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Mawashi tsuki (literally: “go-around punch”) is known as a haymaker punch in English speaking-countries, since it mimes mowing grasses with an invisible scythe. Haymakers are derisively called "cowboy punches," since they were the staple of Western movie fight scenes.

To perform a haymaker, whip your arm from the shoulder in a large horizontal loop. Unlike a conventional karate punch, haymakers do not “snap,” they use weight transfer to generate momentum, rather than using muscle contraction to deliver power. This requires a significant wind-up, which telegraphs the punch. To optimize your momentum, take a same-side step forward as your swing, like a pursuit punch. Unlike a hook punch, haymakers have little-to-no bend in the elbow, to increase their range. As a consequence your wrist must be turned slightly inward, to ensure that your knuckles contact the opponent -- however, your seiken will not be in-line with your forearm, increasing your risk of suffering a sprained wrist or a boxer’s fracture. Because of their large, looping path, haymakers must travel a distance which is (by definition) π-times longer than a straight punch would. Haymakers thus take over three times as long to connect than a straight punch would, so even a moderately-skilled opponent would receive the necessary time to evade, block, and counterattack.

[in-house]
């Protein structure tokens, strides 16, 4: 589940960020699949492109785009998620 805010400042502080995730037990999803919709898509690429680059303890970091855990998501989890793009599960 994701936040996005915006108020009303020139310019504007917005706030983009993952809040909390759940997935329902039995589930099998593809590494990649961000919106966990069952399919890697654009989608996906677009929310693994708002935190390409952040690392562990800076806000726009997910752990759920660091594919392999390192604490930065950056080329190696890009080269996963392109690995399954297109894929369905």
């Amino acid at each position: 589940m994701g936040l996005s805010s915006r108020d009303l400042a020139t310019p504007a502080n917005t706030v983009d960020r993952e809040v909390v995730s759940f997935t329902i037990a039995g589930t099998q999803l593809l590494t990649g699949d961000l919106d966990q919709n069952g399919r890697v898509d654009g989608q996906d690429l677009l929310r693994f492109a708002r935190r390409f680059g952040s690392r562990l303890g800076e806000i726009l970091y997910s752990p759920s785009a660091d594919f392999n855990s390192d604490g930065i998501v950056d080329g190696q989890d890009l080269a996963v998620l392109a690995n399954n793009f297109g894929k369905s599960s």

For the reasons given above, haymakers are basically never used in karate, except when assuming the opponent's role during haymaker-defense waza. However, haymaker punches are extremely popular among untrained fighters (e.g., edgy middle schoolers, drunks outside of bars), because they look spectacular, feel powerful, and require literally no skill. Karateka must study haymakers to know how to defend against them, because if you are ever attacked, it will likely be with a haymaker.

{Video of Haymakers from the front and side}